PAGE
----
As we get older, the lenses in our eyes become less flexible.
This is presbyopia, and it affects the majority of people older than 40. It’s why most people end up needing reading glasses even if they never needed glasses before. For those who already wear glasses or contacts, presbyopia makes things a little more complicated. You might choose to combine contacts with reading glasses or wear bifocals (or even trifocals if you spend a lot of time on computers) or progressives.
Bifocals and Trifocals: Pros and Cons
The way bifocals work is very simple. They’re basically two lenses combined into one pair of glasses, with the prescription for presbyopia nestled towards the bottom and the prescription for nearsightedness taking up the rest of the lens. As presbyopia gets worse, you may need an additional prescription to help with middle distances, like when working on a computer. These kinds of glasses with triple lenses are trifocals.
As simple as they are, they do have a downside: where the different prescriptions meet in the lens, there is a jarring image jump effect. They’re also culturally associated with middle and old age, just like braces are associated with teenagers, and many patients may not want to wear something they believe broadcasts their age.
Avoid the Image Jump: Progressive Lenses
If you don’t like the sound of the downsides of bifocals and trifocals and you don’t want to wear contacts with reading glasses, a sleek modern option is progressive lenses. These lenses combine multiple prescriptions into one continuous lens, taking out the jarring lines and the obvious appearance of bifocals. All it takes is tilting your head the right way to see clearly at any distance.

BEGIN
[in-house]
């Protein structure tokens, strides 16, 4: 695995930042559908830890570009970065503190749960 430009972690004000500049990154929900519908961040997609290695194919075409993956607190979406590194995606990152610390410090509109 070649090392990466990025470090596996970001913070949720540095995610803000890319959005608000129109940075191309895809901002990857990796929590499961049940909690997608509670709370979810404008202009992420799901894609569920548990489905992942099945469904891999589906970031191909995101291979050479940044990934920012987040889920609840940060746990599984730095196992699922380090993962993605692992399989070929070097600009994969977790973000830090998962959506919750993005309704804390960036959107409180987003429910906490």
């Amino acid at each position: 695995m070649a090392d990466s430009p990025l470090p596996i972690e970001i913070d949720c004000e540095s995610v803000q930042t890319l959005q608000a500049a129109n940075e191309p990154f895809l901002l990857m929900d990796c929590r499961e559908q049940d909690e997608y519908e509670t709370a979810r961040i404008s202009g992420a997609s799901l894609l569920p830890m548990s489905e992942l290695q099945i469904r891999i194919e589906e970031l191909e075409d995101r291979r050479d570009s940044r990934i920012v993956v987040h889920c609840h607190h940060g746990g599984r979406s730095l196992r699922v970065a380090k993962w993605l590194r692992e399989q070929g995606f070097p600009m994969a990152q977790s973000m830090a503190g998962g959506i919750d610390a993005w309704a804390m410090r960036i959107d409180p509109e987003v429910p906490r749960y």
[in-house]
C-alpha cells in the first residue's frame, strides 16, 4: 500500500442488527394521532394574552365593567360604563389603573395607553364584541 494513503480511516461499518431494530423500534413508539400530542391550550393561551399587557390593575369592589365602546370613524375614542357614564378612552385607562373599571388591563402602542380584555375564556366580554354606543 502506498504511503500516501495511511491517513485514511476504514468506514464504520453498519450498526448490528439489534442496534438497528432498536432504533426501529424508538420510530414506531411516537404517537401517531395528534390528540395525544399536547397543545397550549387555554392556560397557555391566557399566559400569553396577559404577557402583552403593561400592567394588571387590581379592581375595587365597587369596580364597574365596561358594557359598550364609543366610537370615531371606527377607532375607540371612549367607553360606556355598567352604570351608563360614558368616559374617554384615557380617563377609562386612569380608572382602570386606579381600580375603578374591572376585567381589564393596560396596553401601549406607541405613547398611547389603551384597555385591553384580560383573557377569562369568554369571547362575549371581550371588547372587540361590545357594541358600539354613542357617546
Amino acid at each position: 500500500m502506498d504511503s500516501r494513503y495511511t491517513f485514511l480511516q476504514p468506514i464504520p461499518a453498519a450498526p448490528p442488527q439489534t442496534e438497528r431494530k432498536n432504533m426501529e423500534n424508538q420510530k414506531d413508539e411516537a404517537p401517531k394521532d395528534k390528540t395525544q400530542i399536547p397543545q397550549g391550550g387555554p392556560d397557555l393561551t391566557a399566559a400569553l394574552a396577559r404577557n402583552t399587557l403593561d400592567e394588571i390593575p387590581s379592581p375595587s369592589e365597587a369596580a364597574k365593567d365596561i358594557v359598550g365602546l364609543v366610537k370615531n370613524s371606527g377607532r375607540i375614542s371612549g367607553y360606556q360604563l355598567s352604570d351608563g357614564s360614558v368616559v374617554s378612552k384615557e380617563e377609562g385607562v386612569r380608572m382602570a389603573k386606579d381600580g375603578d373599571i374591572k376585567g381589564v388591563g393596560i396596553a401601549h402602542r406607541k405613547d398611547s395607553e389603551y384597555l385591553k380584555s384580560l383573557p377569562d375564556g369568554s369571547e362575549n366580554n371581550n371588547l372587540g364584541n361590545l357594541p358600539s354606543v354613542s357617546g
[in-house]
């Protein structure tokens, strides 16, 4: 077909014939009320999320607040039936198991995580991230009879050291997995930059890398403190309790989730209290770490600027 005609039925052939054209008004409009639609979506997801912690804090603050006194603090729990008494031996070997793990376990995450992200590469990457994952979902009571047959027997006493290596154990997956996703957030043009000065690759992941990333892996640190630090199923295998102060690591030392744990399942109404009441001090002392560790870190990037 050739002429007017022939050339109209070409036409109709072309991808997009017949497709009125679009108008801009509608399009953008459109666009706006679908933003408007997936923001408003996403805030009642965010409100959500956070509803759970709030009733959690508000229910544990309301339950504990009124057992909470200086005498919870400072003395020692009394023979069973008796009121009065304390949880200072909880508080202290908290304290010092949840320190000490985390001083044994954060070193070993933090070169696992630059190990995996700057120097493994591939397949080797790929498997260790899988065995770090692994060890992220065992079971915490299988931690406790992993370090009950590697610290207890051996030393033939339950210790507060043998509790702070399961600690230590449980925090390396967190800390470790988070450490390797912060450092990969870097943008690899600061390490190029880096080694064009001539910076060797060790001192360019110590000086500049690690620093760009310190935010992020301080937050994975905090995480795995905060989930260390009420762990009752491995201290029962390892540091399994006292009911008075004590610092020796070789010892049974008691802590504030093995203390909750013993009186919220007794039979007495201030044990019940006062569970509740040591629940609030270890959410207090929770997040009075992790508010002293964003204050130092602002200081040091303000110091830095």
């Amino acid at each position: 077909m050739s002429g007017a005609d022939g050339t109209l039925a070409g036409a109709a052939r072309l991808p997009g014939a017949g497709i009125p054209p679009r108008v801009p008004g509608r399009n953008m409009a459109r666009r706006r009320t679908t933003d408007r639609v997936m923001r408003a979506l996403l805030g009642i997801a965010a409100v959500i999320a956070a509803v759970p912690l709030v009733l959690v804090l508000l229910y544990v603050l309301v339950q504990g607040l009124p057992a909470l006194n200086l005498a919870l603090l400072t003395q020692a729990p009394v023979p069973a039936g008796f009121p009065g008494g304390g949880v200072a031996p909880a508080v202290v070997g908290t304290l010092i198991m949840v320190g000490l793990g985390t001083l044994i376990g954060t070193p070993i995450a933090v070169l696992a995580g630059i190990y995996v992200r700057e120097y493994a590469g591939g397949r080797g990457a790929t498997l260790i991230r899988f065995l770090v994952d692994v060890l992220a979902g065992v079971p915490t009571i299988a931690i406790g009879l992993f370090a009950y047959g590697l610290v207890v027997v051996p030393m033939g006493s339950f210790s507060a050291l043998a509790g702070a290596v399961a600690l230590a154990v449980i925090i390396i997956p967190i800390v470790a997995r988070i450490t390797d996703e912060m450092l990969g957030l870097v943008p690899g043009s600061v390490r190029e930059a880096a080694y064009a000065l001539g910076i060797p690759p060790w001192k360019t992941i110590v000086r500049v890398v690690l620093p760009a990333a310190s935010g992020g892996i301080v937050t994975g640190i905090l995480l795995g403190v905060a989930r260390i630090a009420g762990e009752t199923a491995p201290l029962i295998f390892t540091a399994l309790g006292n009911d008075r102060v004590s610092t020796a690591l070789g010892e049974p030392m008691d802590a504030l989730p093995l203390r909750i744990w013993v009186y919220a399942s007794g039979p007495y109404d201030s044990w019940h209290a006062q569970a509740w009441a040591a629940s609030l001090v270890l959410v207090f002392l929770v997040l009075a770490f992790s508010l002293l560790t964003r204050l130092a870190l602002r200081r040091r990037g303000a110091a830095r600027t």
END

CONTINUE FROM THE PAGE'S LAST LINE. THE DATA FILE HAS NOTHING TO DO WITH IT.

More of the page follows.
Push Through the Adjustment Period
Any change in your prescription can take a few days to get used to, but that’s especially true with your first pair of progressive lenses. They will likely feel uncomfortable at first, but you can help yourself adjust quickly by following these tips:
- Fight the temptation to switch back to your old glasses when they feel uncomfortable. This will only reset the clock on getting used to progressives and prolong any eye strain symptoms.
- It should feel very natural when you look through the “corridor of power” in the middle of the lens. If it doesn’t, that could mean the fit is off and needs adjusting.
- Practice switching between focusing on distant and close objects by watching TV while reading.
- Practice moving your head rather than your eyes to see clearly at different distances.
Bring Us Your Questions and Your Glasses!
If close-up objects have become a little fuzzier lately, schedule an appointment with us to learn more about how progressive lenses and whether they’re the best option for you. We can also make sure your glasses perfectly fit your face while you’re here!
Helping our patients see clearly is what we love to do!
Top image used under CC0 Public Domain license. Image cropped and modified from original.
The content on this blog is not intended to be a substitute for professional medical advice, diagnosis, or treatment. Always seek the advice of qualified health providers with questions you may have regarding medical conditions.